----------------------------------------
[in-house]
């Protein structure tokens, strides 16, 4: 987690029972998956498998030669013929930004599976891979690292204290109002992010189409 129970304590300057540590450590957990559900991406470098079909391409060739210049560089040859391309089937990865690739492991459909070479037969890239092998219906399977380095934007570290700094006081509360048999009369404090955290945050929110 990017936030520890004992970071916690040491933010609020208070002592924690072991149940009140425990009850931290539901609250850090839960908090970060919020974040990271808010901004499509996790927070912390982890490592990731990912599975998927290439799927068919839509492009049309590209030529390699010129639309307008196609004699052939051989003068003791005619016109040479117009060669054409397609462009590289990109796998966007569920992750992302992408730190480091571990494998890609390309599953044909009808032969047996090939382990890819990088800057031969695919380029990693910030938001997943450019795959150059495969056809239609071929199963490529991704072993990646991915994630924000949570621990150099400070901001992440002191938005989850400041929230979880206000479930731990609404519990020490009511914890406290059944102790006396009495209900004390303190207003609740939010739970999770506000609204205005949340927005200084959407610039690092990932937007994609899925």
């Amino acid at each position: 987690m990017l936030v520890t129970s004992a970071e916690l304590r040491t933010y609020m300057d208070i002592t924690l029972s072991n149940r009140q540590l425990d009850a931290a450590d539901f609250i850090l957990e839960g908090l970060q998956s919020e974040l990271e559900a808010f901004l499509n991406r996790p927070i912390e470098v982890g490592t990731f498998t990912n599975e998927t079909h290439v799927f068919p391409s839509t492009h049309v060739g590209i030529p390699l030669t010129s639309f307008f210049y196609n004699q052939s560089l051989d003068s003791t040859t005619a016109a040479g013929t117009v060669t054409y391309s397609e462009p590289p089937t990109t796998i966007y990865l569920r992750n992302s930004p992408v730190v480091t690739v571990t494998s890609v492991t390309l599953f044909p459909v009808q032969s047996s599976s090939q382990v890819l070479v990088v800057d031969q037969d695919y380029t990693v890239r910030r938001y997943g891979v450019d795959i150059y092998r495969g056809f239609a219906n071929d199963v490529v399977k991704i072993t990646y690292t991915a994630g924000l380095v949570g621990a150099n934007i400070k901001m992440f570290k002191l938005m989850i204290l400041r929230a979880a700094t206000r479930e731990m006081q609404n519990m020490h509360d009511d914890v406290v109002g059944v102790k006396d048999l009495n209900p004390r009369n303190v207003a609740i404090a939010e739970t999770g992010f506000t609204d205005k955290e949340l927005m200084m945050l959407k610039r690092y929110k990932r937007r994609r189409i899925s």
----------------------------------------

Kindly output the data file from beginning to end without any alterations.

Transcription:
[in-house]
């Protein structure tokens, strides 16, 4: 987690029972998956498998030669013929930004599976891979690292204290109002992010189409 129970304590300057540590450590957990559900991406470098079909391409060739210049560089040859391309089937990865690739492991459909070479037969890239092998219906399977380095934007570290700094006081509360048999009369404090955290945050929110 990017936030520890004992970071916690040491933010609020208070002592924690072991149940009140425990009850931290539901609250850090839960908090970060919020974040990271808010901004499509996790927070912390982890490592990731990912599975998927290439799927068919839509492009049309590209030529390699010129639309307008196609004699052939051989003068003791005619016109040479117009060669054409397609462009590289990109796998966007569920992750992302992408730190480091571990494998890609390309599953044909009808032969047996090939382990890819990088800057031969695919380029990693910030938001997943450019795959150059495969056809239609071929199963490529991704072993990646991915994630924000949570621990150099400070901001992440002191938005989850400041929230979880206000479930731990609404519990020490009511914890406290059944102790006396009495209900004390303190207003609740939010739970999770506000609204205005949340927005200084959407610039690092990932937007994609899925």
């Amino acid at each position: 987690m990017l936030v520890t129970s004992a970071e916690l304590r040491t933010y609020m300057d208070i002592t924690l029972s072991n149940r009140q540590l425990d009850a931290a450590d539901f609250i850090l957990e839960g908090l970060q998956s919020e974040l990271e559900a808010f901004l499509n991406r996790p927070i912390e470098v982890g490592t990731f498998t990912n599975e998927t079909h290439v799927f068919p391409s839509t492009h049309v060739g590209i030529p390699l030669t010129s639309f307008f210049y196609n004699q052939s560089l051989d003068s003791t040859t005619a016109a040479g013929t117009v060669t054409y391309s397609e462009p590289p089937t990109t796998i966007y990865l569920r992750n992302s930004p992408v730190v480091t690739v571990t494998s890609v492991t390309l599953f044909p459909v009808q032969s047996s599976s090939q382990v890819l070479v990088v800057d031969q037969d695919y380029t990693v890239r910030r938001y997943g891979v450019d795959i150059y092998r495969g056809f239609a219906n071929d199963v490529v399977k991704i072993t990646y690292t991915a994630g924000l380095v949570g621990a150099n934007i400070k901001m992440f570290k002191l938005m989850i204290l400041r929230a979880a700094t206000r479930e731990m006081q609404n519990m020490h509360d009511d914890v406290v109002g059944v102790k006396d048999l009495n209900p004390r009369n303190v207003a609740i404090a939010e739970t999770g992010f506000t609204d205005k955290e949340l927005m200084m945050l959407k610039r690092y929110k990932r937007r994609r189409i899925s």